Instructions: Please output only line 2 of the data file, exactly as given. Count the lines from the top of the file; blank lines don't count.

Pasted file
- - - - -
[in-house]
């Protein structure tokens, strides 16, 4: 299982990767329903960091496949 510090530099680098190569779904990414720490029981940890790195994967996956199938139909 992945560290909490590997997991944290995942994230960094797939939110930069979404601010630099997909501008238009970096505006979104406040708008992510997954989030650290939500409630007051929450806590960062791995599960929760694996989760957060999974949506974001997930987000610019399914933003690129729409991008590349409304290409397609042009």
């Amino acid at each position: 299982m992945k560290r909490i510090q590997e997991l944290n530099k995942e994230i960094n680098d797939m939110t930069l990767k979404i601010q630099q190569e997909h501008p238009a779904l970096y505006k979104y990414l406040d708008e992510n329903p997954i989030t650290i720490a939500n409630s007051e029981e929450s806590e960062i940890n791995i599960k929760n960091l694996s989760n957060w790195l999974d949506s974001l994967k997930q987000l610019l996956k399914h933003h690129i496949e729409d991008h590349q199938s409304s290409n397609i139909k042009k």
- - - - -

């Protein structure tokens, strides 16, 4: 299982990767329903960091496949 510090530099680098190569779904990414720490029981940890790195994967996956199938139909 992945560290909490590997997991944290995942994230960094797939939110930069979404601010630099997909501008238009970096505006979104406040708008992510997954989030650290939500409630007051929450806590960062791995599960929760694996989760957060999974949506974001997930987000610019399914933003690129729409991008590349409304290409397609042009």